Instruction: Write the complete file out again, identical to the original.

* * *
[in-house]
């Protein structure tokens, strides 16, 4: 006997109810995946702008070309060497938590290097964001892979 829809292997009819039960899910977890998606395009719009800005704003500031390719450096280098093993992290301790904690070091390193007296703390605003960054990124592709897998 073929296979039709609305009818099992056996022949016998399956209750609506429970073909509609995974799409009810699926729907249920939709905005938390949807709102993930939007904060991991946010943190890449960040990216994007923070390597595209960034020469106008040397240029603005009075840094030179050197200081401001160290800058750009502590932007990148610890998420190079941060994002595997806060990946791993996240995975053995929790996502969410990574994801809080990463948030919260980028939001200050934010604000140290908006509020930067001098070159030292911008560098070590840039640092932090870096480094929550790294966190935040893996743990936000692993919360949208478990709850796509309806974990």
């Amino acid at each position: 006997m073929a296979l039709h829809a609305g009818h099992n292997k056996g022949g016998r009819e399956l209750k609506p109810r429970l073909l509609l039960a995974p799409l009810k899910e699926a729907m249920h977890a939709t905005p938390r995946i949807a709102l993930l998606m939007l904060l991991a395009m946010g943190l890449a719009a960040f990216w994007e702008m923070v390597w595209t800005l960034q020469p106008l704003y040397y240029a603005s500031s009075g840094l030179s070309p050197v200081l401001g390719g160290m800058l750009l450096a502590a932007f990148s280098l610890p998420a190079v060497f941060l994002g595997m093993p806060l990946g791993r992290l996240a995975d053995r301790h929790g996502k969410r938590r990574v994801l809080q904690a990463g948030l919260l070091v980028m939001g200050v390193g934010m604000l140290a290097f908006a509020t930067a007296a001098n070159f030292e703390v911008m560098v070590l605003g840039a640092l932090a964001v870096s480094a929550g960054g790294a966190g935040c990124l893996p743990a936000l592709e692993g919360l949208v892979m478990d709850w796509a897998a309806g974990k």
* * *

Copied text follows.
[in-house]
């Protein structure tokens, strides 16, 4: 006997109810995946702008070309060497938590290097964001892979 829809292997009819039960899910977890998606395009719009800005704003500031390719450096280098093993992290301790904690070091390193007296703390605003960054990124592709897998 073929296979039709609305009818099992056996022949016998399956209750609506429970073909509609995974799409009810699926729907249920939709905005938390949807709102993930939007904060991991946010943190890449960040990216994007923070390597595209960034020469106008040397240029603005009075840094030179050197200081401001160290800058750009502590932007990148610890998420190079941060994002595997806060990946791993996240995975053995929790996502969410990574994801809080990463948030919260980028939001200050934010604000140290908006509020930067001098070159030292911008560098070590840039640092932090870096480094929550790294966190935040893996743990936000692993919360949208478990709850796509309806974990």
């Amino acid at each position: 006997m073929a296979l039709h829809a609305g009818h099992n292997k056996g022949g016998r009819e399956l209750k609506p109810r429970l073909l509609l039960a995974p799409l009810k899910e699926a729907m249920h977890a939709t905005p938390r995946i949807a709102l993930l998606m939007l904060l991991a395009m946010g943190l890449a719009a960040f990216w994007e702008m923070v390597w595209t800005l960034q020469p106008l704003y040397y240029a603005s500031s009075g840094l030179s070309p050197v200081l401001g390719g160290m800058l750009l450096a502590a932007f990148s280098l610890p998420a190079v060497f941060l994002g595997m093993p806060l990946g791993r992290l996240a995975d053995r301790h929790g996502k969410r938590r990574v994801l809080q904690a990463g948030l919260l070091v980028m939001g200050v390193g934010m604000l140290a290097f908006a509020t930067a007296a001098n070159f030292e703390v911008m560098v070590l605003g840039a640092l932090a964001v870096s480094a929550g960054g790294a966190g935040c990124l893996p743990a936000l592709e692993g919360l949208v892979m478990d709850w796509a897998a309806g974990k």